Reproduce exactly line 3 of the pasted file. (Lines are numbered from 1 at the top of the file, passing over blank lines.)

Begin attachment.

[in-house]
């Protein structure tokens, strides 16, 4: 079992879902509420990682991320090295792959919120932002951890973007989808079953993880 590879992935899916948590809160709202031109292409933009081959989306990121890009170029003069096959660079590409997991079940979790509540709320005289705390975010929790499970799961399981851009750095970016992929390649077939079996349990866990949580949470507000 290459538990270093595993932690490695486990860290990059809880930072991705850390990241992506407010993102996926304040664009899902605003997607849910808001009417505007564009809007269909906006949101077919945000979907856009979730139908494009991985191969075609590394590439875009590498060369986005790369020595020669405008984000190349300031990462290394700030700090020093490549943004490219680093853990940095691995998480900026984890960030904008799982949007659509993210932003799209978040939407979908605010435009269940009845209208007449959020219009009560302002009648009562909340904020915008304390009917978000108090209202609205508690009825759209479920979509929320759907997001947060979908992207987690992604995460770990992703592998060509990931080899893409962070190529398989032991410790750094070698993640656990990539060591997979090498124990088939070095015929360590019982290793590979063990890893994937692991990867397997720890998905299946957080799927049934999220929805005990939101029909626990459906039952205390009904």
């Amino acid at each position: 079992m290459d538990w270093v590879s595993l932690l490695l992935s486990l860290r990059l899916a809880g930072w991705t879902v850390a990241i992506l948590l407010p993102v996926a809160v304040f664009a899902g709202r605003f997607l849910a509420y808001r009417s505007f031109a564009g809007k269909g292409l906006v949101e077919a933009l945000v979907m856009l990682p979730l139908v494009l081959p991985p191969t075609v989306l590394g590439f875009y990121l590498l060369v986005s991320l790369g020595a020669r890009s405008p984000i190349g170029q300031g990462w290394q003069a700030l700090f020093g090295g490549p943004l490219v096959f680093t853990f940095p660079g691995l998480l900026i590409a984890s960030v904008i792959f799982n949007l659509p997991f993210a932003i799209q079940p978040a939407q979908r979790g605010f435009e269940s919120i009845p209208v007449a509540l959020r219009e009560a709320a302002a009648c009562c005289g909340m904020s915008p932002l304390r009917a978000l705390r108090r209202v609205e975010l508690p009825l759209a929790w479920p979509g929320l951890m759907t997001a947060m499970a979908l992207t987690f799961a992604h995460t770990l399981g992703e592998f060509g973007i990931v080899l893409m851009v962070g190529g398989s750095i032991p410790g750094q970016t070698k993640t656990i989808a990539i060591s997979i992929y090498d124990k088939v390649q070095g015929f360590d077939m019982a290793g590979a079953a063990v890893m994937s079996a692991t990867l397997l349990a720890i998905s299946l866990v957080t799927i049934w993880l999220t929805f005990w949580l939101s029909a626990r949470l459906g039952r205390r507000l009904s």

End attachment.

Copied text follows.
């Amino acid at each position: 079992m290459d538990w270093v590879s595993l932690l490695l992935s486990l860290r990059l899916a809880g930072w991705t879902v850390a990241i992506l948590l407010p993102v996926a809160v304040f664009a899902g709202r605003f997607l849910a509420y808001r009417s505007f031109a564009g809007k269909g292409l906006v949101e077919a933009l945000v979907m856009l990682p979730l139908v494009l081959p991985p191969t075609v989306l590394g590439f875009y990121l590498l060369v986005s991320l790369g020595a020669r890009s405008p984000i190349g170029q300031g990462w290394q003069a700030l700090f020093g090295g490549p943004l490219v096959f680093t853990f940095p660079g691995l998480l900026i590409a984890s960030v904008i792959f799982n949007l659509p997991f993210a932003i799209q079940p978040a939407q979908r979790g605010f435009e269940s919120i009845p209208v007449a509540l959020r219009e009560a709320a302002a009648c009562c005289g909340m904020s915008p932002l304390r009917a978000l705390r108090r209202v609205e975010l508690p009825l759209a929790w479920p979509g929320l951890m759907t997001a947060m499970a979908l992207t987690f799961a992604h995460t770990l399981g992703e592998f060509g973007i990931v080899l893409m851009v962070g190529g398989s750095i032991p410790g750094q970016t070698k993640t656990i989808a990539i060591s997979i992929y090498d124990k088939v390649q070095g015929f360590d077939m019982a290793g590979a079953a063990v890893m994937s079996a692991t990867l397997l349990a720890i998905s299946l866990v957080t799927i049934w993880l999220t929805f005990w949580l939101s029909a626990r949470l459906g039952r205390r507000l009904s």